The EU is to take France to the European Court of Justice and has sent Germany a "reasoned opinion" that it has broken European law.
Should Bonn fail to give a satisfactory reply within two months, the commission could launch a second case at the European Court, which can force member states to adopt EU policies.
Brussels claims that France has failed to implement a 1988 directive establishing cross-border recognition of higher-education diplomas awarded after three years' professional education and training.
This law is intended to enable professionals such as teachers to switch to jobs in any EU country they choose, with a minimum of bureaucratic interference. Member states should either recognise qualifications gained in other EU countries immediately, or set up an aptitude test that enables the authorities to decide what extra training a professional might need to start work.
France is refusing to implement the system for primary teachers, who are considered by Paris to be civil servants and so beyond the scope of the directive.
Instead, anyone wishing to become a primary teacher in France has to take the competitive examination set for French nationals and an additional training course before receiving their teaching diploma. The commission says teachers should be treated as professionals, not civil servants.
Bryan Peck, former chairman of the European Association of Teachers, said the limited mobility of professionals in the EU fell far short of the aspirations of the Treaty of Rome; from 1988 to 1994, only 5,000 EU teachers had their qualifications recognised in another member state, the majority of them in the UK.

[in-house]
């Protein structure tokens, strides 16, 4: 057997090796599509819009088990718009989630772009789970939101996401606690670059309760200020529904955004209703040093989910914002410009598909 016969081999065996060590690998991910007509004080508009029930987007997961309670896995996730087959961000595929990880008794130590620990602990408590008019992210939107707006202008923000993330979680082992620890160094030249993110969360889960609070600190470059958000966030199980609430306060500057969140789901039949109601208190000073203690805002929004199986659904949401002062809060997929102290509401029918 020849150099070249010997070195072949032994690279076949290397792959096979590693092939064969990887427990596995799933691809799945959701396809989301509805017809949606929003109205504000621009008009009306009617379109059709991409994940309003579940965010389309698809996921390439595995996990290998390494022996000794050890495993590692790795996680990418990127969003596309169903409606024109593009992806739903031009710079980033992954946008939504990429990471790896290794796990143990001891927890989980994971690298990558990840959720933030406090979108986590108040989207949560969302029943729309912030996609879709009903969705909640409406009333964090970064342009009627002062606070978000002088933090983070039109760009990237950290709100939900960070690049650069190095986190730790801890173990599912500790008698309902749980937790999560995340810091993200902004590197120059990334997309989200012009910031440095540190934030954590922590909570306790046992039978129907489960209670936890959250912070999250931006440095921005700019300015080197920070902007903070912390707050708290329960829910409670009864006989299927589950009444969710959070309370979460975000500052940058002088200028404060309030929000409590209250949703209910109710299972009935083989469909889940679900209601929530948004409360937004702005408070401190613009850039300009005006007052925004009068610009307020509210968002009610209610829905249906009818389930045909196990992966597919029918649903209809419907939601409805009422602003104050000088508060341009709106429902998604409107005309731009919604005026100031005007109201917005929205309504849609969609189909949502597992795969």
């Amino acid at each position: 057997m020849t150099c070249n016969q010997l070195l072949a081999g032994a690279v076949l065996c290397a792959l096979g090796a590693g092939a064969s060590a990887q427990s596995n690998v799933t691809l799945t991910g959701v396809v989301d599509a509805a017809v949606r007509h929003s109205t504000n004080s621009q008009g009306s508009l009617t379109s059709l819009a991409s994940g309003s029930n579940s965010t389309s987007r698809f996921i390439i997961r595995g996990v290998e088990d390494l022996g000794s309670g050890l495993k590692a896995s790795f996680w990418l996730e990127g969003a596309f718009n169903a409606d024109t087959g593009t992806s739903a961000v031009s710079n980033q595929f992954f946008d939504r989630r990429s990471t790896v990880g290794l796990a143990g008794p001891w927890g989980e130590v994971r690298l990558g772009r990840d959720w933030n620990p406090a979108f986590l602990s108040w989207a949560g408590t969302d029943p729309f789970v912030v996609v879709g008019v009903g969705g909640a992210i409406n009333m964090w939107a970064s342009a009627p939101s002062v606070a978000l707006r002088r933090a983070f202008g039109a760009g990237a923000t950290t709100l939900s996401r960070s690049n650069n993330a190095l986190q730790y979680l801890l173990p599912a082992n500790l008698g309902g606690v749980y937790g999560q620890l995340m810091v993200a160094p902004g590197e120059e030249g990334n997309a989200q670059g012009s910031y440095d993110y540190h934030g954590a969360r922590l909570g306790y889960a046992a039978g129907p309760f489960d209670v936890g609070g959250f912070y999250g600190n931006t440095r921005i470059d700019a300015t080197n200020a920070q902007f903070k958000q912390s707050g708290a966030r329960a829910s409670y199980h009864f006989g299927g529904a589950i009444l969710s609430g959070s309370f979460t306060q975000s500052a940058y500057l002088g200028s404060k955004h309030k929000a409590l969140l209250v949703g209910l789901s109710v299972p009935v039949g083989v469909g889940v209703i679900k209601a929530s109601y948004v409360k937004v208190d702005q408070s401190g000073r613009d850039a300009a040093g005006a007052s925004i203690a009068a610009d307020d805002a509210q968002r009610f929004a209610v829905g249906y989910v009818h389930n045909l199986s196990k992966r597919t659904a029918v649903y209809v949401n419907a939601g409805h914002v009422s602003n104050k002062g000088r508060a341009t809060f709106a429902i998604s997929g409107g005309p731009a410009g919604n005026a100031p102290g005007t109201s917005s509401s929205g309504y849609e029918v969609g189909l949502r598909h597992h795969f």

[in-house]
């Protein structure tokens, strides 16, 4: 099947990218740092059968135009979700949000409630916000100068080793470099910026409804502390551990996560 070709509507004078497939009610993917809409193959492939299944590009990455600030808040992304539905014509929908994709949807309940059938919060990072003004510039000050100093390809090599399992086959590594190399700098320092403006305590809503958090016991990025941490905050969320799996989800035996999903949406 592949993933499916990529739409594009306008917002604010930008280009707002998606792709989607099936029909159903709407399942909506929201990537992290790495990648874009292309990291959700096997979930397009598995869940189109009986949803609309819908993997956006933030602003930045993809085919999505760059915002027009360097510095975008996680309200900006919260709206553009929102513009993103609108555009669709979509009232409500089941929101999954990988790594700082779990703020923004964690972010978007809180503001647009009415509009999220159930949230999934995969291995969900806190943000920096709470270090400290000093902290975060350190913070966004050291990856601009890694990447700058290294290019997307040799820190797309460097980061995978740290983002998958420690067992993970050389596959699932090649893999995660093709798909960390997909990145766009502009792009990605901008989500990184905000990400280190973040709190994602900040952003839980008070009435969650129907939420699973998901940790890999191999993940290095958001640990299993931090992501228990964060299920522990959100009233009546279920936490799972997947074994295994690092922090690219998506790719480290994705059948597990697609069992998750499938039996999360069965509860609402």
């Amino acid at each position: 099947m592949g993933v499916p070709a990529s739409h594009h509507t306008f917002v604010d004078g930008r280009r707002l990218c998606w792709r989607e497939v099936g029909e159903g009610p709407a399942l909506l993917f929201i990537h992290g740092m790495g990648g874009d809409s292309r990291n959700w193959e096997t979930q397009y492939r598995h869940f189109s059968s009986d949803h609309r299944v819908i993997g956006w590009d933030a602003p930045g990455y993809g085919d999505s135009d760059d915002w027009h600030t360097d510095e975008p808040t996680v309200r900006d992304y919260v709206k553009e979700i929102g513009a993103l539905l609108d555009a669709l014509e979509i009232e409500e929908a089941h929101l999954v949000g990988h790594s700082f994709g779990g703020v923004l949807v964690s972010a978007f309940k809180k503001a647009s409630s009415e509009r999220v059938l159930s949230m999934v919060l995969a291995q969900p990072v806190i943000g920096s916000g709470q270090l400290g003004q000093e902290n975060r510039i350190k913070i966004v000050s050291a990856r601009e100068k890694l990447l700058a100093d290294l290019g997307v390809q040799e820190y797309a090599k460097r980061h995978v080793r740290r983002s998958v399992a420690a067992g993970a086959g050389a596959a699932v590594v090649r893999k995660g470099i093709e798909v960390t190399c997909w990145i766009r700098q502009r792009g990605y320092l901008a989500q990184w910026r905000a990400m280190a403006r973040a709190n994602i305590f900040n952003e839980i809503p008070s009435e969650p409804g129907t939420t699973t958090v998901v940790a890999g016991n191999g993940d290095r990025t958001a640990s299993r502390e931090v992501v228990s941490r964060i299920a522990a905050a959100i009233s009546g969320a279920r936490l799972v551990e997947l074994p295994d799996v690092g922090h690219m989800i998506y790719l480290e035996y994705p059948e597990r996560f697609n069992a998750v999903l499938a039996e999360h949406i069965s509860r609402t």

Mr Peck added: "It's a problem for teachers to find work elsewhere in Europe and it's going to get increasingly difficult as the EU enlarges, with east Europeans trying to find work in the West."
The German case involves Bonn's non-recognition of teaching qualifications gained after less than three years of study, including certificates of education granted in the UK before teaching became a graduate profession.
The commission claims that this contravenes Directive 9251EEC which orders the mutual recognition of such qualifications gained across the EU.
Under its terms, member states should accept these qualifications, even if- as in the UK - national rules insist that training should last at least three years. If they do not, teachers should be offered time to complete extra study or the chance to take an aptitude test.
Germany has refused to comply, hitting the rights of a number of British teachers and a larger number of Austrian teachers, who studied for just two years.